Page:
The body parts are all gruesomely illustrated and have a value of 1-3, including the Zombie Fights Back tiles. So during the game, you'll want more zombies to get you more stuff, so you'll be faced with a choice. You can nab high number tiles to get your zombies out faster, but that means when they take damage, they'll be hit harder and be destroyed faster. Lower numbered tiles equal less damage, so your zombie will hold together better, but it also takes much longer to get enough low value parts to put the zombie together. Factor in the "Fights Back" tiles and the artifacts and weapons you can get, and you have a pretty high degree of customization for your zombies.
There is direct interaction also that's not limited to just attacking your opponent's zombies--you can also try to steal either their artifacts, "Remnants of the Master" pieces, or zombie body parts. I didn't mention the Remnants of the Master yet, basically there are three of them and they are absolutely worthless, UNLESS you can end the game holding all three. Then you reconstruct the fallen Necromancy Master and win the game, regardless of the other players' scores.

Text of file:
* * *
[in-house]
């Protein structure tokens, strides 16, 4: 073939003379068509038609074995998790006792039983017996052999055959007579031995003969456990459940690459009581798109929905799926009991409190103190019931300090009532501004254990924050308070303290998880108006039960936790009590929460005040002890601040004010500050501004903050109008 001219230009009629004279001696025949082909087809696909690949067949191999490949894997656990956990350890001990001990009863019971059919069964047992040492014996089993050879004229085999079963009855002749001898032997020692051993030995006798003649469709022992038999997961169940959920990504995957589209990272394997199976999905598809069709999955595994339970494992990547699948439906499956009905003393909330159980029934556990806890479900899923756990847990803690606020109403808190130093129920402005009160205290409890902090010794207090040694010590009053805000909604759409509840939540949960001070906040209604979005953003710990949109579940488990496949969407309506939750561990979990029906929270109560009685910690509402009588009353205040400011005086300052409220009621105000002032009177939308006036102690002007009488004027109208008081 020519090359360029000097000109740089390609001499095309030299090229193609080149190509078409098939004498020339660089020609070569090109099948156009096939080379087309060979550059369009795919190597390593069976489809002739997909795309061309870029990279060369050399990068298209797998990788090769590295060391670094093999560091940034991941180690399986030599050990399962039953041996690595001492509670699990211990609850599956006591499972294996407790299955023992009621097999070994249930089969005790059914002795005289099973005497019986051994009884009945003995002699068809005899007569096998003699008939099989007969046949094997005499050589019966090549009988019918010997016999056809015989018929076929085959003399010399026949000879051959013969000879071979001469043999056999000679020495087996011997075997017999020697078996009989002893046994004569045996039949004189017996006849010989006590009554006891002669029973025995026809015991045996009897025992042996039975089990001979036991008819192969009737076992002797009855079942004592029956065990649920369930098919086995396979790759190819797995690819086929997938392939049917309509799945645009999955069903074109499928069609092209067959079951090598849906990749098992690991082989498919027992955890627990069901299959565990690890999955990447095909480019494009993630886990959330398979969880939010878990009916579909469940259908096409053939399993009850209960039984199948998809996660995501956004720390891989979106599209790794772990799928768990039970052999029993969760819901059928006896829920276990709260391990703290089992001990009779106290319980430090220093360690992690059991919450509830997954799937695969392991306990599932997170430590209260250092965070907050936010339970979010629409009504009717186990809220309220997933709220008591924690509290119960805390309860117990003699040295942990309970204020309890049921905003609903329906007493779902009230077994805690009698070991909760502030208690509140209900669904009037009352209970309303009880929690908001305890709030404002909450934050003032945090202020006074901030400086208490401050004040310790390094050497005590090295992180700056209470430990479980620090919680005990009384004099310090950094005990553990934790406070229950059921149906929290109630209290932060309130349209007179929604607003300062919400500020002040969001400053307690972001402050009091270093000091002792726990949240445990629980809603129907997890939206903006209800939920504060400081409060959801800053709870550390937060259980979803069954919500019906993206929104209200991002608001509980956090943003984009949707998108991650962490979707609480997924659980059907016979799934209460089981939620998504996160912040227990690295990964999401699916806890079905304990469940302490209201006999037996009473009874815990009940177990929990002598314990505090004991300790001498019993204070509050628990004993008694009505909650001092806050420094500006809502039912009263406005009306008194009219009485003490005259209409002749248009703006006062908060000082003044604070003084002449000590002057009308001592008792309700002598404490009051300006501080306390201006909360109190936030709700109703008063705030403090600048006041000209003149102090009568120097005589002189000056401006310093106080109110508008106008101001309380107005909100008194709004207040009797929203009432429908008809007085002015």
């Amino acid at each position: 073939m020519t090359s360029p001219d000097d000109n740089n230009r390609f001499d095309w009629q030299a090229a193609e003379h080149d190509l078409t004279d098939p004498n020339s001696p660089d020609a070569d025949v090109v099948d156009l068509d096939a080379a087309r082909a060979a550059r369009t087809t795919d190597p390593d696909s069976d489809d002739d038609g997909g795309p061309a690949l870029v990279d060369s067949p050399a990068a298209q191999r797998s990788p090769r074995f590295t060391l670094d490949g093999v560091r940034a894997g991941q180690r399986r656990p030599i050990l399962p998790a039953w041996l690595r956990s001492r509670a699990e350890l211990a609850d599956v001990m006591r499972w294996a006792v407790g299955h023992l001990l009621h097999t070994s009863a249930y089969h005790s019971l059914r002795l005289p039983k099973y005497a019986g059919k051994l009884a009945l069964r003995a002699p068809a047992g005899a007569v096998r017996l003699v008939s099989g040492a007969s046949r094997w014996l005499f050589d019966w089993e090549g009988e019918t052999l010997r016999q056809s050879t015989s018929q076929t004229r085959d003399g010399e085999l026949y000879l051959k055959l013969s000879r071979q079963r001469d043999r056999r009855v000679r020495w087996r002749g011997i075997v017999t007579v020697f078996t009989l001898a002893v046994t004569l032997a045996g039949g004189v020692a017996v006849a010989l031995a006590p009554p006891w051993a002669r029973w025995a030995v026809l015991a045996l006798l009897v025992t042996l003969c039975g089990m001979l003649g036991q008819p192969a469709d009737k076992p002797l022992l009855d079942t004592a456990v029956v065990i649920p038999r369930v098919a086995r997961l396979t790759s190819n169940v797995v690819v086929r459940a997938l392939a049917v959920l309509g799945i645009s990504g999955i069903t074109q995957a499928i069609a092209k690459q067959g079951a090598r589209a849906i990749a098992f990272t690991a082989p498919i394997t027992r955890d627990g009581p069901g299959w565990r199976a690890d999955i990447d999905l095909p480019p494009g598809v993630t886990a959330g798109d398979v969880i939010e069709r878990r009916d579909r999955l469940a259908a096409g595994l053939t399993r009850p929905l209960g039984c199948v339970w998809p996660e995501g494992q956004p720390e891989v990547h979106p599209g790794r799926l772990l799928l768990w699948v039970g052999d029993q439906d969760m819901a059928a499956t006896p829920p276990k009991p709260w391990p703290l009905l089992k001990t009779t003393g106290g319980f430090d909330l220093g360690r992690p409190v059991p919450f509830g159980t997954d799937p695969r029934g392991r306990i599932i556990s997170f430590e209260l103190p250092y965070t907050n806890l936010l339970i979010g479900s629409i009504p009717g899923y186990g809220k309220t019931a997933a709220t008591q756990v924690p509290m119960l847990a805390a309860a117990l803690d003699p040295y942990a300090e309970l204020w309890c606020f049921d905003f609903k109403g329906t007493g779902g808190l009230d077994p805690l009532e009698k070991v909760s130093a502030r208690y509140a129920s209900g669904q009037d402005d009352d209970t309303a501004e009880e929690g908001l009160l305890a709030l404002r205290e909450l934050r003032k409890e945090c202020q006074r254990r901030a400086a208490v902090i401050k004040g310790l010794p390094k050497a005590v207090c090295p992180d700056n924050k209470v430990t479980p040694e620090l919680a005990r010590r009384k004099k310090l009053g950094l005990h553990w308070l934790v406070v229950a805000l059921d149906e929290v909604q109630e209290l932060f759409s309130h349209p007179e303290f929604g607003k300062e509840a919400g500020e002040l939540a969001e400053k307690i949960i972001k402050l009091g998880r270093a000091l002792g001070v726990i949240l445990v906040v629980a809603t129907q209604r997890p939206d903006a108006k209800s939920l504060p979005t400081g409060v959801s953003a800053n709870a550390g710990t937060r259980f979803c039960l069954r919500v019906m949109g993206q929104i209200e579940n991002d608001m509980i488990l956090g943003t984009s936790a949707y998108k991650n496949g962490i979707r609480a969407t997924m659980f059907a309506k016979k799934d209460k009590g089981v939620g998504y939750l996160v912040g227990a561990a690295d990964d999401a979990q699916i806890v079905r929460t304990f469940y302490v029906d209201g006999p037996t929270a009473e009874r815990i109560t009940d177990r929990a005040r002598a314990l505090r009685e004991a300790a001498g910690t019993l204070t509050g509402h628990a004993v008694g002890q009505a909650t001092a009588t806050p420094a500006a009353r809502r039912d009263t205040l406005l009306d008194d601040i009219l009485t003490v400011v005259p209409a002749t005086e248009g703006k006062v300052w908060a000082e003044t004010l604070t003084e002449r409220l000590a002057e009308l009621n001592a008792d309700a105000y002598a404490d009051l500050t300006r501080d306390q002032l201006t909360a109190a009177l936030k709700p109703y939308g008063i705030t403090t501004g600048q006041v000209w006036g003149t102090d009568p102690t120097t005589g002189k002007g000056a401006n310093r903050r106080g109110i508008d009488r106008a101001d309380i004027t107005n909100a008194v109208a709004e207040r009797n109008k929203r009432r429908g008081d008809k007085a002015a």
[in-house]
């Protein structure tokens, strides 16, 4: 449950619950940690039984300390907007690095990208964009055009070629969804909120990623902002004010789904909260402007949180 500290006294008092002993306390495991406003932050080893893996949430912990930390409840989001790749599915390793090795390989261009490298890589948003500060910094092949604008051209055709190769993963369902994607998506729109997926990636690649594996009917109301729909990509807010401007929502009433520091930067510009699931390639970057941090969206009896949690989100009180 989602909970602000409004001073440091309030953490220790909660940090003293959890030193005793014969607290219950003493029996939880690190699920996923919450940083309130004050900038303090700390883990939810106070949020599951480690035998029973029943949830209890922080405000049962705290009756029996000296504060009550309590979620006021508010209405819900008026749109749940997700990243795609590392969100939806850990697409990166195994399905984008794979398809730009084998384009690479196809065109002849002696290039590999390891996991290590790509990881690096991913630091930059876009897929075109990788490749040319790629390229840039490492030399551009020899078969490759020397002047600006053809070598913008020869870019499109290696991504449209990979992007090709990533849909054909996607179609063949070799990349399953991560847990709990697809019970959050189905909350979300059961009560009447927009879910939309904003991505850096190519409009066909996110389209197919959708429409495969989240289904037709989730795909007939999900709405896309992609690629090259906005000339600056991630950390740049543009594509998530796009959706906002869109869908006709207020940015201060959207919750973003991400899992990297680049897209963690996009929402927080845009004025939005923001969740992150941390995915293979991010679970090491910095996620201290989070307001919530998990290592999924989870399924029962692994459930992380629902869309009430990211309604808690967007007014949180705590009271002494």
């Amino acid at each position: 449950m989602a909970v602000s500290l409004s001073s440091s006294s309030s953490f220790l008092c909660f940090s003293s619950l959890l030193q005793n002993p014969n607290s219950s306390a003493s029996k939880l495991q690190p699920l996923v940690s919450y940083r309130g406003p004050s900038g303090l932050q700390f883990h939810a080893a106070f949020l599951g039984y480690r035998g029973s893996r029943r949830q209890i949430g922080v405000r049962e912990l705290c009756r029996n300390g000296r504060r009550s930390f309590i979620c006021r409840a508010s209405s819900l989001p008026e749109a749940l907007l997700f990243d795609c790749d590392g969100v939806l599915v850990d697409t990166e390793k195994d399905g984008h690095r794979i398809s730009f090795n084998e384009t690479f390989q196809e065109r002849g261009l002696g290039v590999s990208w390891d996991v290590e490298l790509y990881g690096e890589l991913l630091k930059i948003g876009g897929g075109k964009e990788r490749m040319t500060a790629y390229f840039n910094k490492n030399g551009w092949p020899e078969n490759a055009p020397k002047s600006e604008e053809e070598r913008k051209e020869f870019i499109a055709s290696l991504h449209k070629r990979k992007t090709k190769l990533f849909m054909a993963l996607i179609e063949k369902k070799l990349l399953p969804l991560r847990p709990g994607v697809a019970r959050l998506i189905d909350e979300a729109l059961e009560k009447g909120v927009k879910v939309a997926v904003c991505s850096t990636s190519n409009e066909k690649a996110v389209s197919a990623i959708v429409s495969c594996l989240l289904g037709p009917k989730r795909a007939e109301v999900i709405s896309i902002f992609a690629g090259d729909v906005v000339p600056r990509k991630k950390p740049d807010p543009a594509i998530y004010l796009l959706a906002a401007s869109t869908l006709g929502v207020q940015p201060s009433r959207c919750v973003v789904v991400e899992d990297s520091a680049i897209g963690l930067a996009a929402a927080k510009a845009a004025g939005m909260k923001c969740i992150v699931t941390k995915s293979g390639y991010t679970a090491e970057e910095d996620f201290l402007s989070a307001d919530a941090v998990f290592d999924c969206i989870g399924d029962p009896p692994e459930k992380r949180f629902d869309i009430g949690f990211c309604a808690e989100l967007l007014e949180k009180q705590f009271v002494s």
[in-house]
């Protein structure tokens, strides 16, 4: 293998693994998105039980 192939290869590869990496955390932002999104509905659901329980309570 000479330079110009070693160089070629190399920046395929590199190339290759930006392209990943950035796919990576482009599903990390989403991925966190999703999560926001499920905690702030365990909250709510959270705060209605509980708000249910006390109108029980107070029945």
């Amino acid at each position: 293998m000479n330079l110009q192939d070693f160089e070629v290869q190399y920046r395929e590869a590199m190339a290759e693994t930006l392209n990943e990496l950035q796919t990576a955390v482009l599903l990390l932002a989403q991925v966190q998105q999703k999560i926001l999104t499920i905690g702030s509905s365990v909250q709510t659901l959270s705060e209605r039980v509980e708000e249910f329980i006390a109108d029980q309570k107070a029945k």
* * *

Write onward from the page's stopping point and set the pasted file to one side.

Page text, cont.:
At heart this is definitely very Euro-y, and at first blush it also seems like somethingthat would be perfect as a iOS or Android game.